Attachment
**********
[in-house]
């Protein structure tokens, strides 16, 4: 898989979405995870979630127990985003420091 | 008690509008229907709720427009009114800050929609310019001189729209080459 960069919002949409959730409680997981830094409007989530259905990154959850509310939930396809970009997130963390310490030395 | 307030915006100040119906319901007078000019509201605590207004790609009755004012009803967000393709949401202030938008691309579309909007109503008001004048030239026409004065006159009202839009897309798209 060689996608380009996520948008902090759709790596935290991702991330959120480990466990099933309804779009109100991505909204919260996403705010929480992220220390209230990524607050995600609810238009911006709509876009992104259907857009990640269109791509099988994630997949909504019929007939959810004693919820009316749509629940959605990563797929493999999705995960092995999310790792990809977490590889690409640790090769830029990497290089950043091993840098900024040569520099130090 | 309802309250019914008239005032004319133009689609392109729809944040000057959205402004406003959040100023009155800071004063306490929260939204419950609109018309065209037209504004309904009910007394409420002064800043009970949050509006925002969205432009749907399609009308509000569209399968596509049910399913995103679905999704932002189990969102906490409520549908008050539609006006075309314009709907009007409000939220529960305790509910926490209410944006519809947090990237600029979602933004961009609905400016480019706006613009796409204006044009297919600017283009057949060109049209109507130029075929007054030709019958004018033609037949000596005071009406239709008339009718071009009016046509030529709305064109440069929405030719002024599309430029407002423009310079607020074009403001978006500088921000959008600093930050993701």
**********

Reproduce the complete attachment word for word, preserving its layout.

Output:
[in-house]
């Protein structure tokens, strides 16, 4: 898989979405995870979630127990985003420091 | 008690509008229907709720427009009114800050929609310019001189729209080459 960069919002949409959730409680997981830094409007989530259905990154959850509310939930396809970009997130963390310490030395 | 307030915006100040119906319901007078000019509201605590207004790609009755004012009803967000393709949401202030938008691309579309909007109503008001004048030239026409004065006159009202839009897309798209 060689996608380009996520948008902090759709790596935290991702991330959120480990466990099933309804779009109100991505909204919260996403705010929480992220220390209230990524607050995600609810238009911006709509876009992104259907857009990640269109791509099988994630997949909504019929007939959810004693919820009316749509629940959605990563797929493999999705995960092995999310790792990809977490590889690409640790090769830029990497290089950043091993840098900024040569520099130090 | 309802309250019914008239005032004319133009689609392109729809944040000057959205402004406003959040100023009155800071004063306490929260939204419950609109018309065209037209504004309904009910007394409420002064800043009970949050509006925002969205432009749907399609009308509000569209399968596509049910399913995103679905999704932002189990969102906490409520549908008050539609006006075309314009709907009007409000939220529960305790509910926490209410944006519809947090990237600029979602933004961009609905400016480019706006613009796409204006044009297919600017283009057949060109049209109507130029075929007054030709019958004018033609037949000596005071009406239709008339009718071009009016046509030529709305064109440069929405030719002024599309430029407002423009310079607020074009403001978006500088921000959008600093930050993701």